'The Fits', 'Salero' win at RiverRun
The River Run International Film Festival wrapped its 18th edition in Winston-Salem, North Carolina, with its narrative feature award going to Anna Rose Holmer’s The Fits, which was, in the words of the jury, “an audacious debut from a promising American talent.”
Best documentary feature went to Mike Plunkett’s Salero, about one of the last salt gatherers in Bolivia. The jury praised that film “for its astonishing visuals, narrative acuity and ability to showcase characters that go against the grain.”
The Fits, a Venice Biennale College project that also played at Sundance, also won best actress for its impressive young newcomer Royalty Hightower.
Interestingly, there is a link between the two top winners — debutant director Holmer from The Fits also served as a producer on Salero.
The jury’s best ensemble performance went to Jackson Martin, Nick Serino and Reece Moffett in Sleeping Giant, with best director honours for Romania’s Radu Muntean for One Floor Below, who also shared thebest screenplayaward with Alexandra Baciu and Razvan Radulescu. RiverRun’s best director award is named after Peter Brunette, the late film critic and professor who was previously a contributor to Screen International.
Other documentary jury prizes were a special jury prize to Kirsten Johnson ’s Cameraperson; a humanitarian award to Geeta Gandbhir & Sharmeen Obaid-Chinoy’s A Journey Af A Thousand Miles: Peacekeepers; and best director to Plunkett for Salero.
The audience award winners are Kerem Sanga’s First Girl I Loved (from the Altered States programme), Keith Maitland’s Tower (documentary), Petra Costa & Lea Glob’s Olmo & The Seagull (narrative) and best of the fest My Love Affair With the Brain directed by Catherine Ryan & Gary Weimberg.
Other awards were best narrative short to Philippe Lasry’s Cat; best student film to NYU’s Christopher De Las Alas’ For Ofelia; best documentary short to Alison Klayman’s The 100 Years Show and special jury prize for artistic achievement to Josh Gibson’s Journey To The Sea; and best animated short was Nina Gantz’s Edmond.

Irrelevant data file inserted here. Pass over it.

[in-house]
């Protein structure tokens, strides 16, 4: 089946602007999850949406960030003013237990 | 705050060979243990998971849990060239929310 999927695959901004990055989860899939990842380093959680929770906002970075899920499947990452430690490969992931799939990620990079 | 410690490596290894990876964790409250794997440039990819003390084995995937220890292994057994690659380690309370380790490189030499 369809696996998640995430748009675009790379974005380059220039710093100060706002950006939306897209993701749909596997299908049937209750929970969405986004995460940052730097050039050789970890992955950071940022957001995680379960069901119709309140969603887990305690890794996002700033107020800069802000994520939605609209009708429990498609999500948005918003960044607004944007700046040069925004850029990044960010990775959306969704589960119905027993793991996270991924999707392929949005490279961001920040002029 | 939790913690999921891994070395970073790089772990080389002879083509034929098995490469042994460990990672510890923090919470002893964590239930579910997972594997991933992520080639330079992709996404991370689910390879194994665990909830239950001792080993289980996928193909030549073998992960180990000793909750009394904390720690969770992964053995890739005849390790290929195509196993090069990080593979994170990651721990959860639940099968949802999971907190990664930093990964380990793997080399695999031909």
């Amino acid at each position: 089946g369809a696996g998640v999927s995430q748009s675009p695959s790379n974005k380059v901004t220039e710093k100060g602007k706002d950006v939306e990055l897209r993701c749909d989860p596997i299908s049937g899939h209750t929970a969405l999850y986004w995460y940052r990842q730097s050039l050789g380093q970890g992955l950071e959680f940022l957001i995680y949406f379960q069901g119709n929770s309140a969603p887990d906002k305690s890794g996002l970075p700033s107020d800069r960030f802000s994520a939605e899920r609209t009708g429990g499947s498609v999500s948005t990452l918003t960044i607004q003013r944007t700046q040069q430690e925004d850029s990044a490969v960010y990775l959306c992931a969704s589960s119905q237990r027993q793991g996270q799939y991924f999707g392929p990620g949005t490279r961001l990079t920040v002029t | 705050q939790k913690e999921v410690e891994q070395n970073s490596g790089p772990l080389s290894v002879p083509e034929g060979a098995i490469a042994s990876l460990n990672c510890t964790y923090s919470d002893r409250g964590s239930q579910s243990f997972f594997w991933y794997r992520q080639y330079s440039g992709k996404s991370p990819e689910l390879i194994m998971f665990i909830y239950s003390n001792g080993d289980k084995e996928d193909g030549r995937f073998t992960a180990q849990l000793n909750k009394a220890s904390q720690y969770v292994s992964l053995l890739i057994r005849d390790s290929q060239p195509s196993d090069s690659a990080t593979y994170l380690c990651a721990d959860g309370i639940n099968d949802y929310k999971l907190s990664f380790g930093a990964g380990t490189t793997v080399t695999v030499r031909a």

The festival, which ran April 7-17, opened with two films: Taika Waititi’s Hunt For The Wilderpeople and Norman Lear: Just Another Version Of You by Heidi Ewing and Rachel Grady; and closed with Whit Stillman’s Love & Friendship.
Among the North Carolina features showing at the festival, one of the most topical (given the recent furore over North Carolina’s House Bill 2), was Brooklyn-based director Hellevi Loven’s Deep Run, a powerful documentary about a trans 17-year-old in rural, religious North Carolina. Susan Sarandon serves as one of the film’s executive producers.
Special events included an acting workshop with Rosemary Harris and Beth Henley, and a crowdfunding panel with Seed & Spark’s Christina Raia.
The annual Pitch Fest for local university students to pitch their documentary short ideas saw first place and $500 go to John Gallen and Alex Faoro of Wake Forest University for their film Daddy, about a youth basketball coach who may have been using children to traffic drugs. The runner-up, Elon University’s Amory Parks, received $250 for Rebuilding, about formerly incarcerated women.
In total, the festival screened 166 films from 44 countries.
“The films showcased at our festival this year reflected diverse stories from around the world, important social issues, immense talent from both emerging and established directors and a host of passionate projects that are jewels of the independent filmmaking community,” said Mary Dossinger, RiverRun programme manager and interim co-director.
“With more than 1,500 submissions this year, our programming team had many hard choices to make to complete the programme and the juries really responded to the films we chose and said it was difficult to make their final decisions.”